ex_humanfema327
Mar. 17th, 2007 02:41 pm (UTC)
i'd like to see 'irritating smugness' as a poll choice
owlfish
Mar. 17th, 2007 03:13 pm (UTC)
A fine choice of supplemental options.
tisiphone
Mar. 17th, 2007 02:53 pm (UTC)
I said that I always finish books, but that requires a bit of adjustment - I almost always finish books (eventually, not necessarily when I first begin reading them.) There are two notable exceptions to this. The first was Necronomicon - I'm sorry, Neal Stephenson, but this was an inexplicably horrible pile of prose. Editors are there to help you, not to harm you. The second was called something like Murder in the Kitchen - it was (I think) about someone stopping at a B&B and getting involved in a murder there. Or something. I don't know, I never finished it. In fact, it was so incredibly bad that I actually threw it away rather than take the milder step of give it back to the used bookstore - it was so bad I didn't want to be responsible for someone else wanting to read it.
arcana_mundi
Mar. 17th, 2007 03:49 pm (UTC)
Ooh. I loooooved Cryptonomicon. Which what I think you're referring to. The Necronomicon is this whole other stinking pile of fecal nonsense.
(no subject) - tisiphone - Mar. 17th, 2007 03:50 pm (UTC) - Expand
the_lady_lily
Mar. 17th, 2007 03:03 pm (UTC)
Seconding that finishing non-fiction isn't the point.
pfy
Mar. 17th, 2007 03:30 pm (UTC)
It occurs to me that I am least likely to finish non-fiction, not because it isn't well-written, but because finishing isn't the point.

Yes, I was about to say that when I noticed that you'd got there first. I usually finish non-fiction if it's intended to be read from start to finish (e.g. popular science books, biographies, and so on), but I rarely read the whole of a reference work (I've never finished the OED, for example...).

I don't see why opening a book is any sort of commitment at all. It's not like I'm going to hurt its feelings if I don't finish, and I highly doubt that anyone is checking up on me to make sure I read everything I own. And when I'm on my deathbed, I will not look back on my life and think "My greatest regret is not finishing that book that got stultifyingly boring on page 94".

I sometimes don't finish even really good books. It took me three tries to finish The Lord of the Rings, simply because I twice got distracted by something else that sucked up all my free time for a few months, and then had to start the whole thing again to make sure I hadn't forgotten too much of what had already happened. But I enjoyed it each time, even the bits I'd already read.
chickenfeet2003
Mar. 17th, 2007 03:58 pm (UTC)
Unfinished fiction generally falls into three categories for me:

Books recommended by other people that turn out to be greatly not to my taste. Neal Stephenson comes to mind.

Things one ought to have read but can't actually stomach. Proust and Trollope top that list.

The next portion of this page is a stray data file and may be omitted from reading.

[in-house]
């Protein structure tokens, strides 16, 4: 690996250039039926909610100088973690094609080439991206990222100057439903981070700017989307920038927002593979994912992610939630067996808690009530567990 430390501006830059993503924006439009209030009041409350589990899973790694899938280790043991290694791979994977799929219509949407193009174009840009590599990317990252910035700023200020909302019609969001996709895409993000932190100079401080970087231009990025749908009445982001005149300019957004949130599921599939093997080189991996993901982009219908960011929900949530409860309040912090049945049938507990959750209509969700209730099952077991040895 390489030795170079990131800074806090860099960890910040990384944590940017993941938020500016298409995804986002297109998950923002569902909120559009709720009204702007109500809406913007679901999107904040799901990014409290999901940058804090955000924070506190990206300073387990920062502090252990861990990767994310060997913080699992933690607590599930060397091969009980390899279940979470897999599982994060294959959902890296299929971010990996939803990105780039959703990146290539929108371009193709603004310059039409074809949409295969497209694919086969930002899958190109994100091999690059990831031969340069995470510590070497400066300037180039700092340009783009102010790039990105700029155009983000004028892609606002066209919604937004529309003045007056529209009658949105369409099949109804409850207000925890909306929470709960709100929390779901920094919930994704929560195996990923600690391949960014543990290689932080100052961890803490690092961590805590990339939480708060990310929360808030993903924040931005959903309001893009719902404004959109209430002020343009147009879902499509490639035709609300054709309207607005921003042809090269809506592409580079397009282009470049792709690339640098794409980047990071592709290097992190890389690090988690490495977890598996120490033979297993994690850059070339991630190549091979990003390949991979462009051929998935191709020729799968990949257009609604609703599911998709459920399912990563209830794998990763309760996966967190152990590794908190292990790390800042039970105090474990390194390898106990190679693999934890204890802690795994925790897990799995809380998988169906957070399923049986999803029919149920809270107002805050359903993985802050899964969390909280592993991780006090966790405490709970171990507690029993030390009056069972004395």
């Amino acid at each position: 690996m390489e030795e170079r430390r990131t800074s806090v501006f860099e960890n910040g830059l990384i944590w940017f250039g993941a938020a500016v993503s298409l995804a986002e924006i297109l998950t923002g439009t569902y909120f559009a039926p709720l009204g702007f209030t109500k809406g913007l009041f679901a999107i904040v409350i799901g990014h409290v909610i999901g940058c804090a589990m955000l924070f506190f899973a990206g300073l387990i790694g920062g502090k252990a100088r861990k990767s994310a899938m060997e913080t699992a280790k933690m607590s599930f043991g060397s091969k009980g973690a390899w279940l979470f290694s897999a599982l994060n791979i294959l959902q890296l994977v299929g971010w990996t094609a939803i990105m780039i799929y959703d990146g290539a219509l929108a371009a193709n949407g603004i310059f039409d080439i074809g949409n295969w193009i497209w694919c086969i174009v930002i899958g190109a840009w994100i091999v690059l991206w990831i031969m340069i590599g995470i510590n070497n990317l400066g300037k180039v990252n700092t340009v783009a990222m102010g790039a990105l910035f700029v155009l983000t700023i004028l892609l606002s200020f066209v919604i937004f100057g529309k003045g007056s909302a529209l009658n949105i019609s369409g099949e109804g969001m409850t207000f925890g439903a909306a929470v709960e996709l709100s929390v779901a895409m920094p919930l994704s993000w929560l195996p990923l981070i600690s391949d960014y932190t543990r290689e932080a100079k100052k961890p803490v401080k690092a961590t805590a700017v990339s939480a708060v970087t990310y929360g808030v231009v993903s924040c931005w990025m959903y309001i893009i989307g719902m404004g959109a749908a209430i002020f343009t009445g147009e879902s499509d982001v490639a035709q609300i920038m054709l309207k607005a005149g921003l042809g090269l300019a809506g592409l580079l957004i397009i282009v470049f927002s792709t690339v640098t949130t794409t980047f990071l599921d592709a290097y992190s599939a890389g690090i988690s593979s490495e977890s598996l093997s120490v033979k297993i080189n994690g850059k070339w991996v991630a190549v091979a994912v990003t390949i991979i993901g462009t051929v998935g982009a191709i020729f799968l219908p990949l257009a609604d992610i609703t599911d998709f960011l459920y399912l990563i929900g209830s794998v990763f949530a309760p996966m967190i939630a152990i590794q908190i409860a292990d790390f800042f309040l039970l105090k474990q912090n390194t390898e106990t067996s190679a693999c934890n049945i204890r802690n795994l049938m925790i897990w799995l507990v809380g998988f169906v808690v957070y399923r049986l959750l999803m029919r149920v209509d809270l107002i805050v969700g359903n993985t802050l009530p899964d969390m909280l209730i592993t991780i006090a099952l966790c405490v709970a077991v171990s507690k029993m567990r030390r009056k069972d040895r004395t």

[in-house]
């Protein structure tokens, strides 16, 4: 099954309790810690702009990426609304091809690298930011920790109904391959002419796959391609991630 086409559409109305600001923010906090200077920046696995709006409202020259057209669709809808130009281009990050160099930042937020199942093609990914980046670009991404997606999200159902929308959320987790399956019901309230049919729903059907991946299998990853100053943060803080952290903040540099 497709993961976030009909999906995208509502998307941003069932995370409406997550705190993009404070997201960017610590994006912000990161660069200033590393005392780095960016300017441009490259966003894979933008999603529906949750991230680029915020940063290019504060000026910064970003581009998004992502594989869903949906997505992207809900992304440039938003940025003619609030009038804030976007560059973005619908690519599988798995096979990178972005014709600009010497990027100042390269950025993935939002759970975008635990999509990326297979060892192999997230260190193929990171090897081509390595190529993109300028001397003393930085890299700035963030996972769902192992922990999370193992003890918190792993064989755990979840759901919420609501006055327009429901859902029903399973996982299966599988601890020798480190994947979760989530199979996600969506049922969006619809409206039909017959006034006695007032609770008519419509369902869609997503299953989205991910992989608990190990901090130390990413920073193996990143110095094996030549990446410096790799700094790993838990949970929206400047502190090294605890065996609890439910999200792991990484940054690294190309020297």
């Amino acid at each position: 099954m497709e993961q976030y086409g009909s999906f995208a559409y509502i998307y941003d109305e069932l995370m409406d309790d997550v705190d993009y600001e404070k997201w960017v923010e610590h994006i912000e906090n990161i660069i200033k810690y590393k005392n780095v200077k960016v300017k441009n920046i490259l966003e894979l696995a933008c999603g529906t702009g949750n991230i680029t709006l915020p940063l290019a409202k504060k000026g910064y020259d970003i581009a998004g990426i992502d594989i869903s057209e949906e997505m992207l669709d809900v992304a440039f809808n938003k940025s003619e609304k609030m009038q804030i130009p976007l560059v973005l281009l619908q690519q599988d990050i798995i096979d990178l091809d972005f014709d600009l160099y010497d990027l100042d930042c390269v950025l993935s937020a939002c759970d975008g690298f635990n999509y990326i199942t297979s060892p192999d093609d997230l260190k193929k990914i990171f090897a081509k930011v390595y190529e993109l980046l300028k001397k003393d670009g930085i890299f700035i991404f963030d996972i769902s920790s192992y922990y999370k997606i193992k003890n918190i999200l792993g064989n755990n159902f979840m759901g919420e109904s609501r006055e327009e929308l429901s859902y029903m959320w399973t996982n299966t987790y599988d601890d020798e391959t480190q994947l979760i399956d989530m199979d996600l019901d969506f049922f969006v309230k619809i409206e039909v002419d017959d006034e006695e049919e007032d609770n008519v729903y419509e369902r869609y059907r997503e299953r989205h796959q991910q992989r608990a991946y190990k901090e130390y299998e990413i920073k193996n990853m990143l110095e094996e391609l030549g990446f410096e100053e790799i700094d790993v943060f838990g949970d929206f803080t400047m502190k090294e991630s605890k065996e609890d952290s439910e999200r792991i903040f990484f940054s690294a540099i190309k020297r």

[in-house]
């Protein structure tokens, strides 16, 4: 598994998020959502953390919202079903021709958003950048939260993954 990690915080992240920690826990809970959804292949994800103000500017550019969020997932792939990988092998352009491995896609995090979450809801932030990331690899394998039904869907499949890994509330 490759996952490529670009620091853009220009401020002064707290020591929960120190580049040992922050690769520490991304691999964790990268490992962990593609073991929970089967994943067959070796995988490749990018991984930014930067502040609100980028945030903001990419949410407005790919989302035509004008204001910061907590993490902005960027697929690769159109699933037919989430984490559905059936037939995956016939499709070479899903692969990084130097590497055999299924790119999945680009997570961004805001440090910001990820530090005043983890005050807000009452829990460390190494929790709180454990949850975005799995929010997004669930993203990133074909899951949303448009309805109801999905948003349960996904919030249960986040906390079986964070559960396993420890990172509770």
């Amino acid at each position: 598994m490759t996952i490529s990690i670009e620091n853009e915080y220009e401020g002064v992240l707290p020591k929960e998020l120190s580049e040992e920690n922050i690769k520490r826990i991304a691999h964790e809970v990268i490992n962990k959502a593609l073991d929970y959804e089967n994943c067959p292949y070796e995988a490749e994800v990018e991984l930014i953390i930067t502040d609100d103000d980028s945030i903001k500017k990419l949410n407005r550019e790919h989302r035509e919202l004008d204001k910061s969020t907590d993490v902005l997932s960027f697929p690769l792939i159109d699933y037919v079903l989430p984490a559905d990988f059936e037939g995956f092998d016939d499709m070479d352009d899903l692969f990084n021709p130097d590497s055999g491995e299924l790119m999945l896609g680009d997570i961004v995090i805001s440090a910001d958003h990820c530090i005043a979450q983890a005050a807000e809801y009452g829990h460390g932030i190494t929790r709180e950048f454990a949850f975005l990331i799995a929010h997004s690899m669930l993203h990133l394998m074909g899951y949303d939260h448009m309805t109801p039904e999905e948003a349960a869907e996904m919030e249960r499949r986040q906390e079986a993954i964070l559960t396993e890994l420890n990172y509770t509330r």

Books by people I sort of kind of know so feel obliged to attempt. I'm going to plead the fifth wrt examples.

owlfish
Mar. 17th, 2007 04:03 pm (UTC)
Books by people I sort of kind of know so feel obliged to attempt. I'm going to plead the fifth wrt examples.

It is fear of this which has engendered my very bad habit of not reading books by people I know in the first place. Exceptions: if I started reading their books before I met them; if I'm editing a book.
intertext
Mar. 17th, 2007 04:29 pm (UTC)
I've never even started Proust (though I've been thinking of doing so in honour of my trip to Paris). I can say proudly that I've read Ulysses all the way through. Twice. But oursin reminded me that Life of Pi was another that I gave up on - that came under the category of "insufferable smugness of narrative voice" as reason for leaving. I have absolutely no compunction about abandoning things if they are boring or just plain awful or distasteful in some other way. Another that comes to mind is the Gap series by Stephen Donaldson. I managed to put up with Thomas Covenant the Unbeliever, but I could not bear the cruelty and twisted sexuality in that other series, even though reliable people told me it got better.
oursin
Mar. 17th, 2007 04:53 pm (UTC)
A) Life is too short
B) I've read enough to be able to predict certain turns of plot, esp in genre fiction. Either have something to surprise me, or something that's not just Revelation I spotted several chapters back, or I won't keep reading.
heleninwales
Mar. 17th, 2007 05:24 pm (UTC)
Mostly I give up on fiction because it's boring me, but deciding that I hate the characters because of something they've done is another reason.

Things like overall tone or "insufferable smugness of narrative voice" (as suggested by intertext can usually be detected by reading the first couple of pages, so with luck I never even start those.
sollersuk
Mar. 17th, 2007 05:26 pm (UTC)
Books that I don't finish are those of the category "not to be lightly tossed aside but flung violently across the room". I will struggle with bad writing if the story is good, but if the story is bad (which is not the same as either boring or predictable) I won't finish it and I won't take it to a charity shop.

Historical novels are particular offenders: putting present day attitudes into the past will produce a bruised wall every time.
(Deleted comment)
owlfish
Mar. 17th, 2007 06:30 pm (UTC)
I hate that problem! I still haven't read the last 20 pages of the first Circle of Magic book thanks to this problem. I've twice in my life bought books with duplicated text/missing sections, and thanks to that, I nearly always flip through books before buying now, checking that, at least superficially, all the pages look like they're there in order.